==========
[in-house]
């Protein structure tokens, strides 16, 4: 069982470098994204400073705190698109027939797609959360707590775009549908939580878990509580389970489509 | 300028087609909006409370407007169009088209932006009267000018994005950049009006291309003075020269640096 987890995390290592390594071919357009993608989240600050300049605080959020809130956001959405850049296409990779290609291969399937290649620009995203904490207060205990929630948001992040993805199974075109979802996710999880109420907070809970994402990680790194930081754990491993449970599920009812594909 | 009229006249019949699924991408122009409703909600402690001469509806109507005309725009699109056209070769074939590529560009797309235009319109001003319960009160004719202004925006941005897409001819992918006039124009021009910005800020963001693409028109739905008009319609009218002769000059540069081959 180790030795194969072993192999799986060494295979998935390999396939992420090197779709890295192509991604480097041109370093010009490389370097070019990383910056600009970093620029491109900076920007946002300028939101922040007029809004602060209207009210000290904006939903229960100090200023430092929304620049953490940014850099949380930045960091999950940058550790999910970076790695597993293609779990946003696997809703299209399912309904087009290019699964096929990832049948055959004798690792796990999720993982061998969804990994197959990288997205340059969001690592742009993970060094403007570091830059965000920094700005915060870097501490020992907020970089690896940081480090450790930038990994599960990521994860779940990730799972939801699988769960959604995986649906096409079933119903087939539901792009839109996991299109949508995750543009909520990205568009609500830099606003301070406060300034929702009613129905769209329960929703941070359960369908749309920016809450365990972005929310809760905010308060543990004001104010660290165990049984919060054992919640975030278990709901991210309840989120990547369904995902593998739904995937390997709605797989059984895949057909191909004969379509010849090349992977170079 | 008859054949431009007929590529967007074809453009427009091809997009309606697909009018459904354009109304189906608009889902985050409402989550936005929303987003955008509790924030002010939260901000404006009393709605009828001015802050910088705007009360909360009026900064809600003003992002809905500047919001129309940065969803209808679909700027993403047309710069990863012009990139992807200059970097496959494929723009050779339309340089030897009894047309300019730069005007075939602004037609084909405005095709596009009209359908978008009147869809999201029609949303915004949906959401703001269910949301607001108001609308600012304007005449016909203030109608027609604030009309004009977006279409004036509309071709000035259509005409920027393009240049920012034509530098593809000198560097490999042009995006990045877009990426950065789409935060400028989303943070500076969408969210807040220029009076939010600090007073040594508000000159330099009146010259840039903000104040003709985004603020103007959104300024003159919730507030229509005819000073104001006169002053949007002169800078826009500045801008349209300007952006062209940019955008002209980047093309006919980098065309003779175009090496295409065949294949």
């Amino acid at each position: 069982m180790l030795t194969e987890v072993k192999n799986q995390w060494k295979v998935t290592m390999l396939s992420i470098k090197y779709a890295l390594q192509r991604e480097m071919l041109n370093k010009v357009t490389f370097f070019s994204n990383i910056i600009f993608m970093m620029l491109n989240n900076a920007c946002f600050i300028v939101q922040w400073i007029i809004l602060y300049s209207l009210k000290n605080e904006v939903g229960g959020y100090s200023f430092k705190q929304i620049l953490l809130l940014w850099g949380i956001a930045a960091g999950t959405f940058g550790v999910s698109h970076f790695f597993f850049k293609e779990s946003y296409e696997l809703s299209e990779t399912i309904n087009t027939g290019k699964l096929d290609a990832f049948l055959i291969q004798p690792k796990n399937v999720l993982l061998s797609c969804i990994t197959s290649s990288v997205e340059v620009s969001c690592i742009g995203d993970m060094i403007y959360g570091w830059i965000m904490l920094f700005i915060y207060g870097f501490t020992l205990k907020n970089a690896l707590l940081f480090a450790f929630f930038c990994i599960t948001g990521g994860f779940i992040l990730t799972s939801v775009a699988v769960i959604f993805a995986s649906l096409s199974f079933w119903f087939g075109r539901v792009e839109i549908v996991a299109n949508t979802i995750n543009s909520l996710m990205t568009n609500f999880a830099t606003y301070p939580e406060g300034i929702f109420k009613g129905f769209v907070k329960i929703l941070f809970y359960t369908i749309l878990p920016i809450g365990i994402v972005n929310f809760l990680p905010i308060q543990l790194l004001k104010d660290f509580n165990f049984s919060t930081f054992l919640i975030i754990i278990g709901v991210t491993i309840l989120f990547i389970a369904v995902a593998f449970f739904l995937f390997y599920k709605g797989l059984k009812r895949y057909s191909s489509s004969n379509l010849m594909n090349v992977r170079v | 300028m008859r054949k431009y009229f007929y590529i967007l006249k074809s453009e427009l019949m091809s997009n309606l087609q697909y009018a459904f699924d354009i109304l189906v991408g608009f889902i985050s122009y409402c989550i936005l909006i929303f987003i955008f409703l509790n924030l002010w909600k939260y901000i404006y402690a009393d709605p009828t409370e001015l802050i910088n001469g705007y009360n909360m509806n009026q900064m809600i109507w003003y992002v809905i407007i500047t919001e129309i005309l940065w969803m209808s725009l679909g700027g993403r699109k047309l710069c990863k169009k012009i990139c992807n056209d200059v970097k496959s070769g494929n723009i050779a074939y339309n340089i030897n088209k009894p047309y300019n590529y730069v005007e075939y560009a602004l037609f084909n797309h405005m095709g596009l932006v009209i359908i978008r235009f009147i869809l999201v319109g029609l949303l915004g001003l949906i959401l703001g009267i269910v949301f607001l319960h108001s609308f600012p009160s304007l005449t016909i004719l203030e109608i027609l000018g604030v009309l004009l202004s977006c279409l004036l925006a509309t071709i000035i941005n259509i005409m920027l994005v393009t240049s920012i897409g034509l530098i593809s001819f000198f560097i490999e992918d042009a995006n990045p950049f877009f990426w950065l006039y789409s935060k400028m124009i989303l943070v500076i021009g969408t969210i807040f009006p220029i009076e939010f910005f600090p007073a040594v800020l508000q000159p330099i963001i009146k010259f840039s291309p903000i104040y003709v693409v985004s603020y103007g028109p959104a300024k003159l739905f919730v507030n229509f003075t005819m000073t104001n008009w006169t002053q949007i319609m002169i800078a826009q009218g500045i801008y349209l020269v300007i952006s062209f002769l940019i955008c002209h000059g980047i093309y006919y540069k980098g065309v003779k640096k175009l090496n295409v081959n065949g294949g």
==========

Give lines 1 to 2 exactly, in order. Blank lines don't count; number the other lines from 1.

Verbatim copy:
[in-house]
């Protein structure tokens, strides 16, 4: 069982470098994204400073705190698109027939797609959360707590775009549908939580878990509580389970489509 | 300028087609909006409370407007169009088209932006009267000018994005950049009006291309003075020269640096 987890995390290592390594071919357009993608989240600050300049605080959020809130956001959405850049296409990779290609291969399937290649620009995203904490207060205990929630948001992040993805199974075109979802996710999880109420907070809970994402990680790194930081754990491993449970599920009812594909 | 009229006249019949699924991408122009409703909600402690001469509806109507005309725009699109056209070769074939590529560009797309235009319109001003319960009160004719202004925006941005897409001819992918006039124009021009910005800020963001693409028109739905008009319609009218002769000059540069081959 180790030795194969072993192999799986060494295979998935390999396939992420090197779709890295192509991604480097041109370093010009490389370097070019990383910056600009970093620029491109900076920007946002300028939101922040007029809004602060209207009210000290904006939903229960100090200023430092929304620049953490940014850099949380930045960091999950940058550790999910970076790695597993293609779990946003696997809703299209399912309904087009290019699964096929990832049948055959004798690792796990999720993982061998969804990994197959990288997205340059969001690592742009993970060094403007570091830059965000920094700005915060870097501490020992907020970089690896940081480090450790930038990994599960990521994860779940990730799972939801699988769960959604995986649906096409079933119903087939539901792009839109996991299109949508995750543009909520990205568009609500830099606003301070406060300034929702009613129905769209329960929703941070359960369908749309920016809450365990972005929310809760905010308060543990004001104010660290165990049984919060054992919640975030278990709901991210309840989120990547369904995902593998739904995937390997709605797989059984895949057909191909004969379509010849090349992977170079 | 008859054949431009007929590529967007074809453009427009091809997009309606697909009018459904354009109304189906608009889902985050409402989550936005929303987003955008509790924030002010939260901000404006009393709605009828001015802050910088705007009360909360009026900064809600003003992002809905500047919001129309940065969803209808679909700027993403047309710069990863012009990139992807200059970097496959494929723009050779339309340089030897009894047309300019730069005007075939602004037609084909405005095709596009009209359908978008009147869809999201029609949303915004949906959401703001269910949301607001108001609308600012304007005449016909203030109608027609604030009309004009977006279409004036509309071709000035259509005409920027393009240049920012034509530098593809000198560097490999042009995006990045877009990426950065789409935060400028989303943070500076969408969210807040220029009076939010600090007073040594508000000159330099009146010259840039903000104040003709985004603020103007959104300024003159919730507030229509005819000073104001006169002053949007002169800078826009500045801008349209300007952006062209940019955008002209980047093309006919980098065309003779175009090496295409065949294949």